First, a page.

We’ve been keeping on the heat these past eight weeks in a record-breaking streak of film premieres here at Art21. With only two films left in our Summer of Shorts programming series, it has been such a pleasure to share the work of five new artists with you, and shed more light on the practices of some of our all-time favorites—from Theaster Gates to Vancouver’s own Stan Douglas and Jeff Wall.
This Friday we’re heading back to Los Angeles to delve deeper into the colorful work of sculptor Liz Larner, and for our final summer release on August 4th we’ll be revisiting Chicago-based artist Chris Ware, who wrestles with the difficulty of telling stories that aren’t his own.
On top of all of this, Art21 is moving offices. Thankfully our new home will be just a few blocks away. To all those—like us—moving in this summer heat, our hearts go out to you.
New Summer of Shorts Videos Featuring Jeff Wall, Stan Douglas, Aki Sasamoto, and Caroline Woolard
Premiered June 30, as part of the Art21 digital series Extended Play
In his Vancouver studio, artist Jeff Wall reluctantly discusses why and how he created his 2014 photograph Changing Room. Upon close examination viewers will realize that the perspective they’re seeing is that of the mirror’s–an impossible angle to capture.
“The impossibility of seeing it was one of the triggers for it becoming interesting,” says Wall. “If you pay attention to that picture and get involved in it, it will come to you. And when it comes to you it will be exciting.”
Premiered July 7, as part of the Art21 digital series Extended Play
Stan Douglas picks up where Miles Davis left off by creating the epic six-hour video Luanda-Kinshasa (2013). Inspired by his experience making pause button mixtapes in the 1980s, Douglas imagined a recording that combined elements of Davis’s last studio album from the 1970s, On the Corner, with Manu Dibango-inspired Afrobeat.
“Everything comes out of my experience of the world–what I’ve read, where I’ve gone, what I’ve seen, who I’ve met,” says the artist. “We’re always basing it on something. I’m just being honest [about] where it came from.”
Premiered July 14, as part of the Art21 digital series New York Close Up
Installation and performance artist Aki Sasamoto unwinds the logic of her latest work, Yield Point (2017), finding unexpected connections between the tension of stretched materials and the stresses we experience in everyday life.
“Lately, I notice that I’m [feeling] super stretched and tired–trying to do a day job and trying to do art–so I was interested in how much one can push yourself,” says the artist. “That’s why I went to thinking about elasticity and testing that limit.”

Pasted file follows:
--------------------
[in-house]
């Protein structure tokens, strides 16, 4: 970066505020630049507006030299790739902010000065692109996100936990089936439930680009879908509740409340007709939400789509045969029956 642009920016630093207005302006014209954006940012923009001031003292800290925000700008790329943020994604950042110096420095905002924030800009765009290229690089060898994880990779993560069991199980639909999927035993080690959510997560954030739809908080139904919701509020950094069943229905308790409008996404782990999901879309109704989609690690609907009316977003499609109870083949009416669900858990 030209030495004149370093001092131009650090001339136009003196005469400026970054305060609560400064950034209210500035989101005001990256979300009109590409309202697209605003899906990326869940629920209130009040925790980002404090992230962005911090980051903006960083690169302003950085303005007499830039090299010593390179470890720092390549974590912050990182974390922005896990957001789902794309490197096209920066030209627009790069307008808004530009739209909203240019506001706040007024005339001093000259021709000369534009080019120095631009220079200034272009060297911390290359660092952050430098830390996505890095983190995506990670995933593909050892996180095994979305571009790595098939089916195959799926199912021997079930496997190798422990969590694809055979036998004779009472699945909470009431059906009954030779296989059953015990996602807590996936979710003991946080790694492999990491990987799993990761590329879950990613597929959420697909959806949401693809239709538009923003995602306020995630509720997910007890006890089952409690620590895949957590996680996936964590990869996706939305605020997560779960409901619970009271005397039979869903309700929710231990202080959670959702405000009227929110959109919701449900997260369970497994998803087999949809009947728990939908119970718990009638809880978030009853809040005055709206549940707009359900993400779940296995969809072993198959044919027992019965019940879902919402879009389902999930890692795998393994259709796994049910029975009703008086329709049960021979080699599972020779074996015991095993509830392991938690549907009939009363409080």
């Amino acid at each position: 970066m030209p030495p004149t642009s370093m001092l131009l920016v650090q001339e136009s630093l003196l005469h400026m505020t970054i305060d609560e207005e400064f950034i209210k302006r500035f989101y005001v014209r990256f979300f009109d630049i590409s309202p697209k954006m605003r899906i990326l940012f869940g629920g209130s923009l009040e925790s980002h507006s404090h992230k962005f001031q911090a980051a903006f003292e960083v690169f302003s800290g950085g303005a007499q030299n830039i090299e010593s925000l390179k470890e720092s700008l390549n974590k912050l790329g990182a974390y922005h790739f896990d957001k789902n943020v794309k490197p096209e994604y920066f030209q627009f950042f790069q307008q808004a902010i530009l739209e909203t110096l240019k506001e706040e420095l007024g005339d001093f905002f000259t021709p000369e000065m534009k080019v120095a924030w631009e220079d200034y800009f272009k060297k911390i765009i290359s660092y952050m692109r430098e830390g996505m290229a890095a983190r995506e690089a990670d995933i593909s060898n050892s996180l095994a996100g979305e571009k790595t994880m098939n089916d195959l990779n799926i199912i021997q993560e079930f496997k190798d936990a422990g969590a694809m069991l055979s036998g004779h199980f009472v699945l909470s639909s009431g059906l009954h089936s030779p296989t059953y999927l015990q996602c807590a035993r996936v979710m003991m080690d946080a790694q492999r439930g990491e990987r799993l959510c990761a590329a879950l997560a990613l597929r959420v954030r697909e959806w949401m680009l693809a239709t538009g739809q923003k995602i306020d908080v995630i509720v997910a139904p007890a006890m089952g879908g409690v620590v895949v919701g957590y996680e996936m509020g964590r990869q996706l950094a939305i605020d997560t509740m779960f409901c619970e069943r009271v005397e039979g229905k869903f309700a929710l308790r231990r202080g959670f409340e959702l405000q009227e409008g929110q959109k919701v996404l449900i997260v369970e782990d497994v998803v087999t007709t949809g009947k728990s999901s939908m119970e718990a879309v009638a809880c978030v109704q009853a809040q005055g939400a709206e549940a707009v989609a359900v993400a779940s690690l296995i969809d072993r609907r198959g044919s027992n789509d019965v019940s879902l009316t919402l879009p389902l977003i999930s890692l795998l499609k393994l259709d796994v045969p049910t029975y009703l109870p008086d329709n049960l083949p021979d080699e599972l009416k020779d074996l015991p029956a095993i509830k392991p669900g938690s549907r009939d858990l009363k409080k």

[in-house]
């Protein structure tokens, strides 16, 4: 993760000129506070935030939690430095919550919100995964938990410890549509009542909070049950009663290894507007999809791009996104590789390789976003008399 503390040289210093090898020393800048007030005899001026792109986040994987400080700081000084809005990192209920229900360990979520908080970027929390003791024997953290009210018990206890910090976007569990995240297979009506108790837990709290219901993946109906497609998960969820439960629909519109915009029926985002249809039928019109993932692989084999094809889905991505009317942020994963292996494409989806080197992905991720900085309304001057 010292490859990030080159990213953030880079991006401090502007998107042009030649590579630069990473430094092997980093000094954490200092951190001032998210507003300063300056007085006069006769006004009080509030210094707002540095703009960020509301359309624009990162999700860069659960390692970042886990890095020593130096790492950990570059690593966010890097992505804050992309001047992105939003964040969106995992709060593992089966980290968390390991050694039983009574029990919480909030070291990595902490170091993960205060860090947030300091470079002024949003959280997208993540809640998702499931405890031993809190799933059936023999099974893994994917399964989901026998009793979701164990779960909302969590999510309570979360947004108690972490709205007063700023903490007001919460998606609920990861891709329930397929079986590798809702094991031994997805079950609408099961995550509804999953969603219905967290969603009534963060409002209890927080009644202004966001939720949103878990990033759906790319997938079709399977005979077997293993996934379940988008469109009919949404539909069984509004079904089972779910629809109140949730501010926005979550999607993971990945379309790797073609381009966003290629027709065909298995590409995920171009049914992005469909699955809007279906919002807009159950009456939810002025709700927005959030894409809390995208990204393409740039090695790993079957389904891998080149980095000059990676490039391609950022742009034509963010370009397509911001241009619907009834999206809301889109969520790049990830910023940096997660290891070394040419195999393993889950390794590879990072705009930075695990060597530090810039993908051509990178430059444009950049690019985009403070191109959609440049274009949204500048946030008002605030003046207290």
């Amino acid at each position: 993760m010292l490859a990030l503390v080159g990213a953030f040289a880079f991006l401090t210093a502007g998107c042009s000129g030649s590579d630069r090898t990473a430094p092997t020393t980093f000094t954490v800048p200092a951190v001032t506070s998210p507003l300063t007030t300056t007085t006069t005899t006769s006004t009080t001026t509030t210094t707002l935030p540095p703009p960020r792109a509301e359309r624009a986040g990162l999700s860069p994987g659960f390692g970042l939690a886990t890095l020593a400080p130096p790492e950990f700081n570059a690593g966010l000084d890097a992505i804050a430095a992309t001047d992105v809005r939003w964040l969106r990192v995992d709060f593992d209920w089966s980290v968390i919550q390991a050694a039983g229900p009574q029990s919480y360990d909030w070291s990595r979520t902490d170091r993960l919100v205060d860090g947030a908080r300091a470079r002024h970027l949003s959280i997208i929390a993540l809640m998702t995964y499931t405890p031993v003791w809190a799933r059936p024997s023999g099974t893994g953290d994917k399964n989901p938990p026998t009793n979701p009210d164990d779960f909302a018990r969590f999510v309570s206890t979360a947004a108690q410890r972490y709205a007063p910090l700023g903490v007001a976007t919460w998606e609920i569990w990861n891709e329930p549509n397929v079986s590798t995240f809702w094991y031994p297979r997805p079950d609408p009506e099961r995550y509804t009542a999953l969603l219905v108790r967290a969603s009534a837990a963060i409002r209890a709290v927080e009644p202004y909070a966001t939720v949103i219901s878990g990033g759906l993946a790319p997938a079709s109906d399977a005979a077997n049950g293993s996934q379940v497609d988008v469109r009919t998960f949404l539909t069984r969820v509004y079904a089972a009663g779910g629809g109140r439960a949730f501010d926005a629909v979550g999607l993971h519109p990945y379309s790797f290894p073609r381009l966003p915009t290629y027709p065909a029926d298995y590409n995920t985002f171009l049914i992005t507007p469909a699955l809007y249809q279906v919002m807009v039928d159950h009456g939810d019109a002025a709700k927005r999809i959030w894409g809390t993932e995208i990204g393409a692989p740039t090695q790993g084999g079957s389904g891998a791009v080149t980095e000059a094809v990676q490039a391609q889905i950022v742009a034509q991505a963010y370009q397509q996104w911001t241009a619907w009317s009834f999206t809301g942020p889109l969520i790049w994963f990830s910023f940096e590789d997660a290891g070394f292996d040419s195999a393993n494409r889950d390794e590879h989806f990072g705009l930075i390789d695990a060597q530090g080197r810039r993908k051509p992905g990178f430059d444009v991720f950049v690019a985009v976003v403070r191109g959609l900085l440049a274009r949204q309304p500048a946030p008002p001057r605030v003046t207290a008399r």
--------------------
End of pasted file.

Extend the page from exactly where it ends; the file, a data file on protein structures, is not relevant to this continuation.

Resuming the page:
Premiered July 21, as part of the Art21 digital series New York Close Up
Artist Caroline Woolard and a group of collaborators embark on Carried on Both Sides, a research-based sculptural project that reimagines the past and future of the Roman amphora. With extensive underwater photography, the film follows the artists as they experiment with their own contemporary glass amphorae, taking the ancient vessels back to the seas where they originally travelled.
“It’s interesting to think about the twentieth century imperative to produce, as compared to the twenty-first century imperative to communicate. So where will we go next?” asks Woolard. “What if the imperative to communicate is, in the future, an imperative to rest?”
New Interview with Theaster Gates
Published July 18, 2017
In a previously unpublished interview, artist Theaster Gates talks about his childhood in Chicago, and shares how he describes his work as an artist, builder, and teacher.
“I’m an artist and I make things. Sometimes those are things that we call art and other times they seem like other things,” says Gates. “But in fact, I’m always making a pot, it just doesn’t always look like a pot.”
Featured Art21 Playlist
Throughout Art21’s twenty-year history, we have shared stories featuring some of the most interesting artists of our time–artists who have pushed the boundaries of contemporary art.
In this playlist, we present artists with grand visions and blockbuster ambitions, each of whom asks viewers to question their expectations when entering an art-viewing experience, constantly and consistently upending our understanding of art.
Highlights from the Art21 Magazine
From the July / August “Inspired by a True Story” issue:
- Co-guest editors and Art21 producers Nick Ravich and Ian Forster share their personal motivations for creating documentaries, and reflect on the inherent contradiction in setting a stage to film something real.
- Artist Shantell Martin and neuroscientist Sarah Schwettmann collaborate on an algorithm that can complete Martin’s drawings, addressing the space between an artist’s truth and a machine’s simulation.
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